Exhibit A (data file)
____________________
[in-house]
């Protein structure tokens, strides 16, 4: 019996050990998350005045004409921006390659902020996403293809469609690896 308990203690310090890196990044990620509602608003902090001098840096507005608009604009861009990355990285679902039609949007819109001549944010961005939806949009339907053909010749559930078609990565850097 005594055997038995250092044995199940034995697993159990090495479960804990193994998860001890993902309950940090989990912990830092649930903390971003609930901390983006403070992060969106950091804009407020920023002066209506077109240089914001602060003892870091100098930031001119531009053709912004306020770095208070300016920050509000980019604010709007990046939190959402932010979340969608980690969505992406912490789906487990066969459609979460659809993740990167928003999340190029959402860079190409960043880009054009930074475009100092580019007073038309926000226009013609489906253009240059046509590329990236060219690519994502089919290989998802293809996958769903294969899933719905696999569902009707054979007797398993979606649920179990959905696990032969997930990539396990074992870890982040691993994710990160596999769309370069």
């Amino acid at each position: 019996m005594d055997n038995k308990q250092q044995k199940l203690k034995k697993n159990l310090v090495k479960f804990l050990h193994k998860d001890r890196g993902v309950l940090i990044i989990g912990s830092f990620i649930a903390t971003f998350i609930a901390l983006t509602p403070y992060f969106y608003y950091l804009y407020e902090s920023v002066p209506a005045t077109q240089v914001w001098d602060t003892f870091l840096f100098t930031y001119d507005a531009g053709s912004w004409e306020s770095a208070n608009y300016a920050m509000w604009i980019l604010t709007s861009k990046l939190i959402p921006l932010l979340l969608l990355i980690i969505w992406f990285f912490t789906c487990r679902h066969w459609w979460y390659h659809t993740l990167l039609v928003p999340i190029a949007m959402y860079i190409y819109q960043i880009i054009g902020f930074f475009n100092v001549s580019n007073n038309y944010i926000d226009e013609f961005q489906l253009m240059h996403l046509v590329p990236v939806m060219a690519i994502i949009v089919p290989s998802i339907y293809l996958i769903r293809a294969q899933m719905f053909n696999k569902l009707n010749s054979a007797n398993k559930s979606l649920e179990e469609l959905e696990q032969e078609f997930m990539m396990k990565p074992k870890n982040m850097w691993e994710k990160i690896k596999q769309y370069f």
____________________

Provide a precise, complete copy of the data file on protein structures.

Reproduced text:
[in-house]
């Protein structure tokens, strides 16, 4: 019996050990998350005045004409921006390659902020996403293809469609690896 308990203690310090890196990044990620509602608003902090001098840096507005608009604009861009990355990285679902039609949007819109001549944010961005939806949009339907053909010749559930078609990565850097 005594055997038995250092044995199940034995697993159990090495479960804990193994998860001890993902309950940090989990912990830092649930903390971003609930901390983006403070992060969106950091804009407020920023002066209506077109240089914001602060003892870091100098930031001119531009053709912004306020770095208070300016920050509000980019604010709007990046939190959402932010979340969608980690969505992406912490789906487990066969459609979460659809993740990167928003999340190029959402860079190409960043880009054009930074475009100092580019007073038309926000226009013609489906253009240059046509590329990236060219690519994502089919290989998802293809996958769903294969899933719905696999569902009707054979007797398993979606649920179990959905696990032969997930990539396990074992870890982040691993994710990160596999769309370069």
């Amino acid at each position: 019996m005594d055997n038995k308990q250092q044995k199940l203690k034995k697993n159990l310090v090495k479960f804990l050990h193994k998860d001890r890196g993902v309950l940090i990044i989990g912990s830092f990620i649930a903390t971003f998350i609930a901390l983006t509602p403070y992060f969106y608003y950091l804009y407020e902090s920023v002066p209506a005045t077109q240089v914001w001098d602060t003892f870091l840096f100098t930031y001119d507005a531009g053709s912004w004409e306020s770095a208070n608009y300016a920050m509000w604009i980019l604010t709007s861009k990046l939190i959402p921006l932010l979340l969608l990355i980690i969505w992406f990285f912490t789906c487990r679902h066969w459609w979460y390659h659809t993740l990167l039609v928003p999340i190029a949007m959402y860079i190409y819109q960043i880009i054009g902020f930074f475009n100092v001549s580019n007073n038309y944010i926000d226009e013609f961005q489906l253009m240059h996403l046509v590329p990236v939806m060219a690519i994502i949009v089919p290989s998802i339907y293809l996958i769903r293809a294969q899933m719905f053909n696999k569902l009707n010749s054979a007797n398993k559930s979606l649920e179990e469609l959905e696990q032969e078609f997930m990539m396990k990565p074992k870890n982040m850097w691993e994710k990160i690896k596999q769309y370069f």